The average age on the pitch recorded for England during matches played in 2015 was 25.6 years. In Europe, only the Netherlands fielded footballers as young as the English ones. The youthfulness of the players available to Roy Hodgson is the sign of a renaissance which prefigures a promising future. At the opposite end of the spectrum, Scotland fielded the most seasoned footballers: 29.0 years on average.

The analysis on height shows that the average full international is 181.9cm. Great discrepancies exist between national teams. The average height on the pitch of the country who fielded the tallest players, Serbia, was 10cm greater than that of the country who played with the shortest footballers, Chile: 185.6 compared to 175.6cm. However, the short stature of the Chileans did not stop them winning the Copa América.

With regard to clubs employing internationals of the most competitive nations, the study shows the great concentration of talent in the wealthiest leagues. Almost one minute out of two was played by big-5 league footballers. In total, 68.9% of minutes were played by footballers under contract with foreign clubs. England is the only squad who did not field footballers playing abroad.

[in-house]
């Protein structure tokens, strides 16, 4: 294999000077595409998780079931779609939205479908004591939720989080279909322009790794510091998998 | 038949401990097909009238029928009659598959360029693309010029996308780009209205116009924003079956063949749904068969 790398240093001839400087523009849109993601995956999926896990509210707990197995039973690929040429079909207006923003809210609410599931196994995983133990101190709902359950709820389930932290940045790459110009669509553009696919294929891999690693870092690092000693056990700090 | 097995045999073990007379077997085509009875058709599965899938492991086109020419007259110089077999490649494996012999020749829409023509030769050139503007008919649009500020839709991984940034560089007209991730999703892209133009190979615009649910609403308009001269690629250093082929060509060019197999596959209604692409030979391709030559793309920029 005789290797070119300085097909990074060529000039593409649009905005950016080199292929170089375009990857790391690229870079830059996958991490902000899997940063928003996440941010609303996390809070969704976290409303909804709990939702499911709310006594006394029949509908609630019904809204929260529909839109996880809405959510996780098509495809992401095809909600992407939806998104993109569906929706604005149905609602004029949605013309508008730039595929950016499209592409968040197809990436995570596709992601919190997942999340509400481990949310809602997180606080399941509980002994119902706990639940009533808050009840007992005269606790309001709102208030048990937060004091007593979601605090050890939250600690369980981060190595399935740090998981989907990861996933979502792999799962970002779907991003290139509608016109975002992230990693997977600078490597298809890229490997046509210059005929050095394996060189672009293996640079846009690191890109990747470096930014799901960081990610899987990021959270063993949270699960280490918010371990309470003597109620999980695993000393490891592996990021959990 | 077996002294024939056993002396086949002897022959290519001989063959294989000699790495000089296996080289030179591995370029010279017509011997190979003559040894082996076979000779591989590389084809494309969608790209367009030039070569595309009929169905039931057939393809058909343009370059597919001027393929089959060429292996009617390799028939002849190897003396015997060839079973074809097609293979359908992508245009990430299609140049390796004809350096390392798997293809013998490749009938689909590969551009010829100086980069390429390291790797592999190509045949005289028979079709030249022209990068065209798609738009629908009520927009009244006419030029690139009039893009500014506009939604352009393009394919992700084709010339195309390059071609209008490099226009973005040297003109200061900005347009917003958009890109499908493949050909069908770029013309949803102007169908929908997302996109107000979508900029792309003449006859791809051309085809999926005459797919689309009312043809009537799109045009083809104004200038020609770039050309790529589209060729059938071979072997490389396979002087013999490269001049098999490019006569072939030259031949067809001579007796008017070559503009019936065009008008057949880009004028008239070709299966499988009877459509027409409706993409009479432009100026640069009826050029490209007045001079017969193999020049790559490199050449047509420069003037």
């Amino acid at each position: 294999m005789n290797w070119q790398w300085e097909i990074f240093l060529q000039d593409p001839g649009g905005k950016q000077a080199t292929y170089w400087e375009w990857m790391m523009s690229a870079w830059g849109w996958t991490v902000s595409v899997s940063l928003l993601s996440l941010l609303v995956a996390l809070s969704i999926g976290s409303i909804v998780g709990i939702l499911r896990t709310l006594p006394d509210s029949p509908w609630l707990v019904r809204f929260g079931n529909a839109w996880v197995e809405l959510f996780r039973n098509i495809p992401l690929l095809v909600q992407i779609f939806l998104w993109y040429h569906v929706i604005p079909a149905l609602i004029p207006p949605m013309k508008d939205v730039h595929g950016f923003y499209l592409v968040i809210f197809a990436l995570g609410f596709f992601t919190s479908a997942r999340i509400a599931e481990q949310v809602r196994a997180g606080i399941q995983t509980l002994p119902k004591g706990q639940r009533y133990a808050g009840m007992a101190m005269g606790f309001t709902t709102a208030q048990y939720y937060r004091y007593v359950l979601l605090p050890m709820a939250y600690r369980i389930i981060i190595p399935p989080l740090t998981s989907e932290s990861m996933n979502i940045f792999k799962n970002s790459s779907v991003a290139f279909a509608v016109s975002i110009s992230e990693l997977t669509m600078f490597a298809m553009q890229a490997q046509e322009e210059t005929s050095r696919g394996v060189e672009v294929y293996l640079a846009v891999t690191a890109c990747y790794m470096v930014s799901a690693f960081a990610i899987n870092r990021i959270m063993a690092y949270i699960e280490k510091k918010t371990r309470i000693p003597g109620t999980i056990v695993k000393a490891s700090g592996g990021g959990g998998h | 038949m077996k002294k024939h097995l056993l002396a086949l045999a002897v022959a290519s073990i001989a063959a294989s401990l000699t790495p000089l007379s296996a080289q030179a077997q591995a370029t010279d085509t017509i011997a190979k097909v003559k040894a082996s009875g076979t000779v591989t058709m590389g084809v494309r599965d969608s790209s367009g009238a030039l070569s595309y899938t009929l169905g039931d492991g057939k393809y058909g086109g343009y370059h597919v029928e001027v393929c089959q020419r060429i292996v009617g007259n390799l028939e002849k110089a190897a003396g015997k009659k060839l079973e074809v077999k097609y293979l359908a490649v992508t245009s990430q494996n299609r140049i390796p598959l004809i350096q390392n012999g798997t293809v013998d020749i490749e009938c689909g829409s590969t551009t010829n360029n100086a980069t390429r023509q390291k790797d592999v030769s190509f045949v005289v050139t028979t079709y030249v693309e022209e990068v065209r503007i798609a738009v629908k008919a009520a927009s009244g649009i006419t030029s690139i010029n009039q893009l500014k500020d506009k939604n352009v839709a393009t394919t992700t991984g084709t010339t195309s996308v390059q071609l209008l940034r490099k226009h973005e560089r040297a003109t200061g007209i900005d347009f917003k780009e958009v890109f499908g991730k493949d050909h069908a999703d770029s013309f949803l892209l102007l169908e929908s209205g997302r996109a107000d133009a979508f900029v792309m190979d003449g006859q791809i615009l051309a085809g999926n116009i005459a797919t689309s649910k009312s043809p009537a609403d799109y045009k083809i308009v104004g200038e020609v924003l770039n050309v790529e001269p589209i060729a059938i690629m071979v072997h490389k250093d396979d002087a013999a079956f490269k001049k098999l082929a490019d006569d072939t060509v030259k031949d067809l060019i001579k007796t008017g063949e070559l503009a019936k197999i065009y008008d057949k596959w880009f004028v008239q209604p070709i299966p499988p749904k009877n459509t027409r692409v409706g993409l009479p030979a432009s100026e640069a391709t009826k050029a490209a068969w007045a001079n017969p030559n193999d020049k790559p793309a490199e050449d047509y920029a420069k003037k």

Finally, the Report highlights that 11.3% of national A-team footballers were born outside of the association represented. Two countries heavily relied on players born abroad: Algeria and Albania. Algeria fielded 21 players born in France, while 17 foreign-born footballers played for Albania. In the global era, the disjuncture between the country of birth and that represented will probably strengthen in the years to come.

Find out the other CIES Football Observatory Monthly Reports here.

Issue number 132 of the CIES Football Big-5 Weekly Post presents the data on the percentage of minutes played by footballers who represented a national A-team in 2015. At the top of the club table is Real Madrid, while the competition where active internationals play the greater percentage of minutes is the English Premier League.

During this season, footballers with national A-team caps in 2015 played 90% of domestic league minutes at Real Madrid. This figure is above 80 % for five other big-5 league clubs, four English Premier League teams (Chelsea, Manchester City, Manchester United and Tottenham), as well as Juventus. The only big-5 league team who did not field players with national A-team caps in 2015 is the Italian side Carpi.

The average percentage of minutes by active internationals per league varies between 58% in the English Premier League and 24% in the Spanish Liga. The figures for the three remaining big-5 leagues are 40% in the German Bundesliga, 31% in the Italian Serie A and 29% in the French Ligue 1. The overall percentage at big-5 league level is 36%.